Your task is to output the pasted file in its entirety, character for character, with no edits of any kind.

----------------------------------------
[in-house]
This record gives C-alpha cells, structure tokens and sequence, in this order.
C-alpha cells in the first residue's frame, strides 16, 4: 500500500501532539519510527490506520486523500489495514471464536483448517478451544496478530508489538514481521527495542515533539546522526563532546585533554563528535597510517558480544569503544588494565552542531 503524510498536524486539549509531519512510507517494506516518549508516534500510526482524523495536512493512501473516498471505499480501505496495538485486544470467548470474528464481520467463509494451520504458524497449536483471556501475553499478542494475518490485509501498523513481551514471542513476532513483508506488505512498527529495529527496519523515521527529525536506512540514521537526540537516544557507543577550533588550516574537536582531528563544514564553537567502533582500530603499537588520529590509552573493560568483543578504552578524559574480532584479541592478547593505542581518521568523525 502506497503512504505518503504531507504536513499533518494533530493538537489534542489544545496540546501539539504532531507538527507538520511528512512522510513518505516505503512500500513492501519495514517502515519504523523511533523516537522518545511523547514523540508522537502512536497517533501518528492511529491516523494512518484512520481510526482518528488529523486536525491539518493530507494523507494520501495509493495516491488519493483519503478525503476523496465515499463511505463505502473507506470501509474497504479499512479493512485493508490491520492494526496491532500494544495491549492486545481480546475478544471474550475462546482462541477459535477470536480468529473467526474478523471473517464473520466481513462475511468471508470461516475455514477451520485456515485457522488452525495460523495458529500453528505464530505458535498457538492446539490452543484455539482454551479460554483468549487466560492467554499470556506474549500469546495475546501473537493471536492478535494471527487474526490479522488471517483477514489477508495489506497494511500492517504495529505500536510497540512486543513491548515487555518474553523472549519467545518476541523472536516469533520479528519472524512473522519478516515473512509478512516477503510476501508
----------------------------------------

[in-house]
This record gives C-alpha cells, structure tokens and sequence, in this order.
C-alpha cells in the first residue's frame, strides 16, 4: 500500500501532539519510527490506520486523500489495514471464536483448517478451544496478530508489538514481521527495542515533539546522526563532546585533554563528535597510517558480544569503544588494565552542531 503524510498536524486539549509531519512510507517494506516518549508516534500510526482524523495536512493512501473516498471505499480501505496495538485486544470467548470474528464481520467463509494451520504458524497449536483471556501475553499478542494475518490485509501498523513481551514471542513476532513483508506488505512498527529495529527496519523515521527529525536506512540514521537526540537516544557507543577550533588550516574537536582531528563544514564553537567502533582500530603499537588520529590509552573493560568483543578504552578524559574480532584479541592478547593505542581518521568523525 502506497503512504505518503504531507504536513499533518494533530493538537489534542489544545496540546501539539504532531507538527507538520511528512512522510513518505516505503512500500513492501519495514517502515519504523523511533523516537522518545511523547514523540508522537502512536497517533501518528492511529491516523494512518484512520481510526482518528488529523486536525491539518493530507494523507494520501495509493495516491488519493483519503478525503476523496465515499463511505463505502473507506470501509474497504479499512479493512485493508490491520492494526496491532500494544495491549492486545481480546475478544471474550475462546482462541477459535477470536480468529473467526474478523471473517464473520466481513462475511468471508470461516475455514477451520485456515485457522488452525495460523495458529500453528505464530505458535498457538492446539490452543484455539482454551479460554483468549487466560492467554499470556506474549500469546495475546501473537493471536492478535494471527487474526490479522488471517483477514489477508495489506497494511500492517504495529505500536510497540512486543513491548515487555518474553523472549519467545518476541523472536516469533520479528519472524512473522519478516515473512509478512516477503510476501508